“It was very difficult to encourage people to vote because it just seemed like an overwhelming problem with a lot of the older folks in particular,” he remembers. “My own grandfather was literate — he had the skill of reading in both Spanish and English — but even he would talk about how much of a challenge it was to be fully informed in the voting process.”

And, for decades, there weren’t many candidates who Mexican-Americans even wanted to vote for.

“Mexicans didn’t vote a lot,” says Frank Barrios, the author of Mexicans in Phoenix. “You could vote, but there were never any Mexicans you could vote for. It was always Anglos who were running. Today, the Republican party is very anti-Mexican, so it’s tough to be a Republican, but in those days, both parties were anti-Mexican.”

When Mexican-American veterans returned home from World War II, they were no longer willing to put up with segregated neighborhoods, schools, churches, movie theaters, and pools. Quite a few decided to run for public office.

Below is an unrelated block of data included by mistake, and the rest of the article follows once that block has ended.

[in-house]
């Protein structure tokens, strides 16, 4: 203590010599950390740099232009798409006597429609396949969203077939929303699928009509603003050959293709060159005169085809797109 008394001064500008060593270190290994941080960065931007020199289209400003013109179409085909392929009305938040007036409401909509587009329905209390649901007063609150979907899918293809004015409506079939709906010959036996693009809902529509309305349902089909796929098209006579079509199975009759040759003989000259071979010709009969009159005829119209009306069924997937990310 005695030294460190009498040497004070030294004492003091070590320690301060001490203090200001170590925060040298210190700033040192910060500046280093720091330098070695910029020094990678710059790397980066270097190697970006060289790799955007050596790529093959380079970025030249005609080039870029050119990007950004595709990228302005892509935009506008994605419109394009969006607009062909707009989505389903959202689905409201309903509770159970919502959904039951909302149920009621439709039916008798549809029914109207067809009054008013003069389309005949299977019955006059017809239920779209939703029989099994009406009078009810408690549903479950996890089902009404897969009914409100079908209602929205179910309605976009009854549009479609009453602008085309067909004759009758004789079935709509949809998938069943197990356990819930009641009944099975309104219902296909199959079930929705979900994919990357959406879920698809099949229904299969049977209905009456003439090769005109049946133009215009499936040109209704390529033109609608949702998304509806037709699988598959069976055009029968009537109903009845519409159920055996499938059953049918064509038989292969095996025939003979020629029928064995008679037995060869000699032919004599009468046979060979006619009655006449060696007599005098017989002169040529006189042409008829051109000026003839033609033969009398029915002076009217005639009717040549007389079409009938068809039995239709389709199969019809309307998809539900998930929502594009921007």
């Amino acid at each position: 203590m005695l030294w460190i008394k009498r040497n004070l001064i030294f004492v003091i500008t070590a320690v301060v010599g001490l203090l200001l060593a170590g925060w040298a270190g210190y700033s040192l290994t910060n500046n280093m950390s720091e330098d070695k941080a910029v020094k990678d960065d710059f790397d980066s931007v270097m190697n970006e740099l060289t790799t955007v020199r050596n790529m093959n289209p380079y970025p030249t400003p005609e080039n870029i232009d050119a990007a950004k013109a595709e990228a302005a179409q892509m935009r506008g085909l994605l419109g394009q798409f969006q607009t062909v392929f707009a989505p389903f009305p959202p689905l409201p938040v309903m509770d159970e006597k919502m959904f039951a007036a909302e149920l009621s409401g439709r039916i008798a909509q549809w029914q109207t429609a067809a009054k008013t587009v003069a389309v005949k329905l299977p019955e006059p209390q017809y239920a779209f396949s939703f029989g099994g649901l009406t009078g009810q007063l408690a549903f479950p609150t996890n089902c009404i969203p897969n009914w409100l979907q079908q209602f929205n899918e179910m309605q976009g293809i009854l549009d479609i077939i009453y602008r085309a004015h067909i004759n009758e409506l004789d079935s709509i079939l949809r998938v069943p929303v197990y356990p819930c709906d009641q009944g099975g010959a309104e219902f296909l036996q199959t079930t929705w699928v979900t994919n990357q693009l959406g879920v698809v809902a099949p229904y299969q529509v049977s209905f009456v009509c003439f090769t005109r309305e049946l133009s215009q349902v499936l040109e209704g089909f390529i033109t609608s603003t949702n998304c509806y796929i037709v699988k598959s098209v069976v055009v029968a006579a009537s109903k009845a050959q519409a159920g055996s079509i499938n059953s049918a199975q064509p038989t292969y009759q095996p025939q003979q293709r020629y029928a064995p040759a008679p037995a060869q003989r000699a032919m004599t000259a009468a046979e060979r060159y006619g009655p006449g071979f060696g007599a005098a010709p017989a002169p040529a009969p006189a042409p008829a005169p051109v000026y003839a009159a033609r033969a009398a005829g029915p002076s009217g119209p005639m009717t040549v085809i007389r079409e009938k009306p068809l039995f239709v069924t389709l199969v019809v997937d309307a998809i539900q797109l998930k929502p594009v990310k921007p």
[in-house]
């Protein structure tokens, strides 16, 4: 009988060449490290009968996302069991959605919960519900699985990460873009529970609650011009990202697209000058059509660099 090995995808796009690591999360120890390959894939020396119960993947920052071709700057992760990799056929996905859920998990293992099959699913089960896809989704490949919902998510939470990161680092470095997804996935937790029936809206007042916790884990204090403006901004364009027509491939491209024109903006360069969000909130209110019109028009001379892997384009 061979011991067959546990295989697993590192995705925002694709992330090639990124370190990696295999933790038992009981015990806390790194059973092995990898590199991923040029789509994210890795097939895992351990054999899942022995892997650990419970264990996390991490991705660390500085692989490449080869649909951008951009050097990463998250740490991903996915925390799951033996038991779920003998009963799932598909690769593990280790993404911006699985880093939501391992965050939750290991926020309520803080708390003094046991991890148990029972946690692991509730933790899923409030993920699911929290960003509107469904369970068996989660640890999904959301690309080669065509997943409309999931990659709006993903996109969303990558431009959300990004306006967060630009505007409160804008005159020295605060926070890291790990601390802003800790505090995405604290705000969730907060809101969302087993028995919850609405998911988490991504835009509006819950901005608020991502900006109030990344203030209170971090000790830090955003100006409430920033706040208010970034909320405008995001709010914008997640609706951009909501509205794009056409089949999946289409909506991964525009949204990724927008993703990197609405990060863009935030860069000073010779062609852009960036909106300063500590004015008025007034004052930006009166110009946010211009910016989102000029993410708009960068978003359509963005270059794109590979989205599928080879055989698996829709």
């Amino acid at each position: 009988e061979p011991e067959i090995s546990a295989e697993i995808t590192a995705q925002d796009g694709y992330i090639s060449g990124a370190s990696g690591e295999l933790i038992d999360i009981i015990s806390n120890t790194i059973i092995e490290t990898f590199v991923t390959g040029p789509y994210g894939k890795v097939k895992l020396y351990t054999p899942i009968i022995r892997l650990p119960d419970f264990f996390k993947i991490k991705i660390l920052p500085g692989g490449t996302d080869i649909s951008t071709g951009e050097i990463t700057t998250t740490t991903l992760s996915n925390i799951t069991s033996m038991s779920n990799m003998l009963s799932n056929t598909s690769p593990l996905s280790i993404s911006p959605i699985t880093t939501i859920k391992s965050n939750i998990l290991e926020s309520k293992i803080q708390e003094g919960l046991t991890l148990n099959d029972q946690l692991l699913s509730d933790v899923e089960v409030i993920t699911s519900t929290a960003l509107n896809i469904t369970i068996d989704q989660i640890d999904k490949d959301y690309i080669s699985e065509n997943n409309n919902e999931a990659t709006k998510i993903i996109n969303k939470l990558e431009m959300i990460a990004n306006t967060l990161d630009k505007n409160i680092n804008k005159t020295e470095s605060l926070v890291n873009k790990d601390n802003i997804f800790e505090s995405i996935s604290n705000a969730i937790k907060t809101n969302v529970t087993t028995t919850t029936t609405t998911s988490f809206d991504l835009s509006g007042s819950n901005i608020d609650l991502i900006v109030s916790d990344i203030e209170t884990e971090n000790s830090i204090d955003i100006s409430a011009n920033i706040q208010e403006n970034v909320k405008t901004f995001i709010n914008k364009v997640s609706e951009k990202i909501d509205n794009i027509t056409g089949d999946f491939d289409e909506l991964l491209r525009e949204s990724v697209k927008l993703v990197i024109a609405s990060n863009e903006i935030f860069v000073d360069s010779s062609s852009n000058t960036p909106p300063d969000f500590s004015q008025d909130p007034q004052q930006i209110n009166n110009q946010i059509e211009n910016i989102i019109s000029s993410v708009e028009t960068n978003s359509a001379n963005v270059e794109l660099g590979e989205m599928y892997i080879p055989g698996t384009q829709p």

“It started to change the composition of the people who would come out to the voting booth,” Reveles recalls.

That political shift coincided with the civil rights movement in the South, and by the 1960s, Congress began talking about getting rid of literacy tests and other forms of discrimination aimed at nonwhite voters. In 1962, Senator Barry Goldwater testified in defense of keeping the tests, telling the Senate Judiciary Committee that he was “firmly opposed to letting persons vote who cannot understand English and transmit ideas in it.”

In the Southwest, English was becoming more and more widespread, he argued: “I make campaign speeches in Spanish because the old folks like to hear it, but the young folks don’t understand a word I say.”

Yet during this same period, Republicans were using literacy tests to intimidate nonwhite voters in south Phoenix. As part of what was known as “Operation Eagle Eye,” they stationed themselves as the polls and routinely challenged black and Latino voters who were thought to be likely to support Democrats. One of the young lawyers leading the effort was William H. Rehnquist, who later became the chief justice for the U.S. Supreme Court.

In 2000, Pittsburgh Post-Gazette columnist Dennis Roddy interviewed Manuel “Lito” Peña, a former Arizona legislator who died in 2013, about Rehnquist’s role in Operation Eagle Eye. Roddy later wrote: